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Inheriting a U.S. Coin Collection — Video Vignettes

Rod Gillis explores the various options available when inheriting a U.S. coin collection. This vignette presents several helpful avenues for the collection whether you intend to sell, donate or keep it intact!

[click to view transcript]


Hello again, this is Rod Gillis from the American Numismatic Association. I'm the Education Director. And earlier I spent some time talking about what to do if you have a collection that you've inherited and you're really not familiar with numismatics. We spent some time talking about what to do if you had an ancient coin collection or a world coin collection.

Right now, I'd like to spend some time talking about the most common collections that people have and that is United States coins. So often we'll get a phone call from someone who has a lost a loved one and they've inherited their collection, and they want to know what to do with it. And after we have determined that it is a United States coin collection we're then able to steer them in the right direction. The very first thing that they might be interested in doing is putting their collection into definitive parts. In other words, they would want to organize their silver dollars into one part, and their buffalo nickels for example, into another part so that they know that it is that they have. We often ask them if they're up to researching their collection and if they want to do that, using the Guidebook of the United States Coins, otherwise known as the Red Book, is a great source to help them to find out if they have any coins that are particularly valuable.

We then ask them what is it that they plan to do with the collection. Sometimes people tell us that they just need for tax purposes for the coins to be appraised. And if that's the case, we advise them to go to an ANA affiliated dealer that's close to them, and the dealer will, in fact, be able to appraise their collection. Now, there generally is a fee tied to that, and the fee can vary from dealer to dealer, but they are providing a professional service, and we advise the person that they will need to pay for this appraisal.

Sometimes the person is just interested in selling the collection. And if they are interested in selling the collection, then they have several options based on the type of collection they have. So if they have a small collection that is a very modest value, there are a couple of options, they can decide to sell the coins to a coin dealer, or they can sell their coins privately. In that situation we often say that it might be a great idea to find out the local coin club in the area and then make contact with that coin club and talk to someone about the availability of their collection. You definitely don't want to make it known to the general public that you have a coin collection to sell for obvious reasons.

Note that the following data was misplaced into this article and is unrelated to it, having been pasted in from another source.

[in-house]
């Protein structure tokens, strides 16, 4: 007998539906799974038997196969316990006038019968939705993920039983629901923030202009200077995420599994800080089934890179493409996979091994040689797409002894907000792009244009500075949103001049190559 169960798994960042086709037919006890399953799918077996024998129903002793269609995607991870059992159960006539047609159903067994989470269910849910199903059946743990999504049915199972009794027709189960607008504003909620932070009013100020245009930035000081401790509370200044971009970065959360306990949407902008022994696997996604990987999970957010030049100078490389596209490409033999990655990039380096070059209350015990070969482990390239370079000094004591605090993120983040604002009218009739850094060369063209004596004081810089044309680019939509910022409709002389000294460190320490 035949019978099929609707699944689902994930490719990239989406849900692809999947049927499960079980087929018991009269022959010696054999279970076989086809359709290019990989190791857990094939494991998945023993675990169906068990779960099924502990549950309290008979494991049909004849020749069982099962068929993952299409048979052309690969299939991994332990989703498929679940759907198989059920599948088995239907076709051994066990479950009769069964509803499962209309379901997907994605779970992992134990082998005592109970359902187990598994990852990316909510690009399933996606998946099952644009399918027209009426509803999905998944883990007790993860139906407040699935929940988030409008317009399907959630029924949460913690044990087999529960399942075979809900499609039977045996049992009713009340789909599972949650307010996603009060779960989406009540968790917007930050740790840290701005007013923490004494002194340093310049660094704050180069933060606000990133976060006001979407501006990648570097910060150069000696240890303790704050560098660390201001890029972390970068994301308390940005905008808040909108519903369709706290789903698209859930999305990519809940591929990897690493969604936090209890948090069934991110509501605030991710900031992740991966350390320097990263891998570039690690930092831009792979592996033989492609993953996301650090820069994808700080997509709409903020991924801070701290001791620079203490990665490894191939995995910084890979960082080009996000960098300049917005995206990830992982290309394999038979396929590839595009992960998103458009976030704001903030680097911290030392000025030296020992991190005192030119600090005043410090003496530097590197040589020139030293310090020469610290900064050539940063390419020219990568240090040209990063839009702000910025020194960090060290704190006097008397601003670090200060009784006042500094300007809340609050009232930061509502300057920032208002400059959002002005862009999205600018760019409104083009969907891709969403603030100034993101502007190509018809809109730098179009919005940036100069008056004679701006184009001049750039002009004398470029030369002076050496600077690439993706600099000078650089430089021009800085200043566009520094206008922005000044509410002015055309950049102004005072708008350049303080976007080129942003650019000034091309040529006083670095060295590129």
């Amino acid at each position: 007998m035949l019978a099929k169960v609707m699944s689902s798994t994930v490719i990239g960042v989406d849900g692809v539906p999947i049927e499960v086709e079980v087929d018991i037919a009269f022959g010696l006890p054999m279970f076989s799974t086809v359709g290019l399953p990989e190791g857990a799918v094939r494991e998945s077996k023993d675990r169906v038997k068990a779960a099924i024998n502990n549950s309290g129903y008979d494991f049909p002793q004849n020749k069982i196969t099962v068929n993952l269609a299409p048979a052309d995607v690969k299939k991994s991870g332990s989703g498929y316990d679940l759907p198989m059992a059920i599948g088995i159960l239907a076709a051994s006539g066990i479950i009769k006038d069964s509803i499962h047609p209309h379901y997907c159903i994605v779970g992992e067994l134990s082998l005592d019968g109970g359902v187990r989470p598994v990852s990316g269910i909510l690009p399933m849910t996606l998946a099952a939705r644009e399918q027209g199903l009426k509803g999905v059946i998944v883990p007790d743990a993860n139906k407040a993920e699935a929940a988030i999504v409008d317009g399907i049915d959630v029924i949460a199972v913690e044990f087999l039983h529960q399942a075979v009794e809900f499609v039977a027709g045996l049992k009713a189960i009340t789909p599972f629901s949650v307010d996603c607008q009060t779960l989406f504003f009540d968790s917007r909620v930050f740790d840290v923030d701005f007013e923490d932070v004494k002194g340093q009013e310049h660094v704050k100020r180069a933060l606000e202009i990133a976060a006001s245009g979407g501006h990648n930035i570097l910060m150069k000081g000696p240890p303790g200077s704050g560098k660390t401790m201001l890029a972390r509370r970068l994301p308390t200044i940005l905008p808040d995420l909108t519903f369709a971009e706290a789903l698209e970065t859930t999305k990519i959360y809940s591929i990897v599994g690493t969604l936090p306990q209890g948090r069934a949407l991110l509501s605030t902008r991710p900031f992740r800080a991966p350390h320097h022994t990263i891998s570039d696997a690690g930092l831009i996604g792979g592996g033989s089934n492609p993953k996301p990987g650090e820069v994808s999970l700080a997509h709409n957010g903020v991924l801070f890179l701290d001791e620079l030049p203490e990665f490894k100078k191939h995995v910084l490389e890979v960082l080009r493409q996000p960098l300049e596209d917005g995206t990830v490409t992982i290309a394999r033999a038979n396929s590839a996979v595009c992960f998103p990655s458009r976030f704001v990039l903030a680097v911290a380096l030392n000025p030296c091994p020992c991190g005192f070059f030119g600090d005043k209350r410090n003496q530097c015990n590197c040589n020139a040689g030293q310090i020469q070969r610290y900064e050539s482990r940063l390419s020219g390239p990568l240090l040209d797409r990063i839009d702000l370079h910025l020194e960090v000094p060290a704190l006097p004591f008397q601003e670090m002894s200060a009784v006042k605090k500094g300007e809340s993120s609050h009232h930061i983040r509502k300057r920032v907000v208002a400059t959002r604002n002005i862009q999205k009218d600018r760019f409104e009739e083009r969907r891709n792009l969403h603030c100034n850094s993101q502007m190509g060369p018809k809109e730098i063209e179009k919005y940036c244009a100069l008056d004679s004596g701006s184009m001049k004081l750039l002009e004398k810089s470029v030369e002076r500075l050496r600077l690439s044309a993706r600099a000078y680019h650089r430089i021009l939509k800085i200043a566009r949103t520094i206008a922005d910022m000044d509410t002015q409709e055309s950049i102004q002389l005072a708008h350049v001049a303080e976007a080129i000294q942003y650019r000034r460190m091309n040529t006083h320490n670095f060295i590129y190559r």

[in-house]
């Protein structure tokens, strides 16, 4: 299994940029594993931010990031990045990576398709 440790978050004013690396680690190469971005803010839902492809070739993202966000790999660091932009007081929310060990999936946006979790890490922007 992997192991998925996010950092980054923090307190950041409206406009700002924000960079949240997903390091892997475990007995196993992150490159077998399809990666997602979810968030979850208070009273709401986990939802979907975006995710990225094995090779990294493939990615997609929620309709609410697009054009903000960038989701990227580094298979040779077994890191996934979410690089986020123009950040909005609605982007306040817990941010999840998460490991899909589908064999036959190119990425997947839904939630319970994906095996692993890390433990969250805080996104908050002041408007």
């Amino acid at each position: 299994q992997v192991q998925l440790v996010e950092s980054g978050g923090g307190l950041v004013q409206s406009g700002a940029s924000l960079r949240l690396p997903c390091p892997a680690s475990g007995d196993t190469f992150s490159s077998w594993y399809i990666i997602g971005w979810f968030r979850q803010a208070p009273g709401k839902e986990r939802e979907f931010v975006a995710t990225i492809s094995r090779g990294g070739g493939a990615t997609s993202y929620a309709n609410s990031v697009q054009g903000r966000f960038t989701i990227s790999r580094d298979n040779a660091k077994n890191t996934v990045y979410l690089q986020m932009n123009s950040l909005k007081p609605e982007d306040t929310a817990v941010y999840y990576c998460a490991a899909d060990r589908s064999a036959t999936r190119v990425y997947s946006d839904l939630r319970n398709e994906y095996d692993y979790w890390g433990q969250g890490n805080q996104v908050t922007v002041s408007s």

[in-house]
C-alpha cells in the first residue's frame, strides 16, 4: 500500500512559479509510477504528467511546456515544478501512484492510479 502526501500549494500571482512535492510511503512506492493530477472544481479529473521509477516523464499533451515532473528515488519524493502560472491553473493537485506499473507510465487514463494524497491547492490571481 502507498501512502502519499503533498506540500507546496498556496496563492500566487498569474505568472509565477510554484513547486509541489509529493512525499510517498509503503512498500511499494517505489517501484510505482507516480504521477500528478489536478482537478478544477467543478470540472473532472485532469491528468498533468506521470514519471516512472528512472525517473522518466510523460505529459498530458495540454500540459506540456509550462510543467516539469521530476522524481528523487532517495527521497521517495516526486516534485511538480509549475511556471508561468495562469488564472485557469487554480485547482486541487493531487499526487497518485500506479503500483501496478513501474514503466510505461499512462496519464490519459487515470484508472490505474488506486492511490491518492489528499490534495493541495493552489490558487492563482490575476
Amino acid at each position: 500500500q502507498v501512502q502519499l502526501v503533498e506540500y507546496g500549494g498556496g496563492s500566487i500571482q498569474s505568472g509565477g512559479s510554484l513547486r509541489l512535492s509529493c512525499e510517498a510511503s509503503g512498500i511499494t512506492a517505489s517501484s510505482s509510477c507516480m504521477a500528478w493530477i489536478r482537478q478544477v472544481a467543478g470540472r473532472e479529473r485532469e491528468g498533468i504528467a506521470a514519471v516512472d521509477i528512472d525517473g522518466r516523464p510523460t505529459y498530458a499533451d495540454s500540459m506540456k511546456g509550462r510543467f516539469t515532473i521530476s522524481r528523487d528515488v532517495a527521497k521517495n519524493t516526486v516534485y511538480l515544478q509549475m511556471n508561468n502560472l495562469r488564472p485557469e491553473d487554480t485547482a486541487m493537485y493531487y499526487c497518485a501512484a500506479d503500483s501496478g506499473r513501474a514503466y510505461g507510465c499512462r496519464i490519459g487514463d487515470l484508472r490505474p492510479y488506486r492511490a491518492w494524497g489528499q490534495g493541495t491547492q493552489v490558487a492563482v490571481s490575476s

If your collection has more value to it, and especially if there are coins within the collection that are of higher value, then there a couple of other avenues. Again, you could sell the coins to a dealer, you could contact your local coin club, another option would be to be able to contact an auction organization that specializes in numismatics. Now, there are pluses and minuses to each. If you should decide to sell to a dealer, it's a very direct and a very immediate transaction. If you should decide to sell to someone privately, that may involve a little bit more work on your part. The advantage of taking very valuable coins and submitting them to an auction house is that you reach a wide number of collectors, and so the value or the price that you're able to get for your coins can be substantial. The downside of course is that you won't be able to get your money right away because you'll need to wait until that auction takes place, and then there's the paperwork involved once the auction happens. So if you're not in need of money right away, an auction house for a very valuable coin or a very valuable collection might be the best way to go.

It's important to understand that there's always the option of learning about numismatics yourself and getting really involved or getting really interested in the hobby, and we always make that suggestion as well. If you should have any future questions about your collection, we'll be happy to talk with you about it at headquarters, at the American Numismatic Association.

This is Rod Gillis, Education Director, and hoping that you enjoy your collection.







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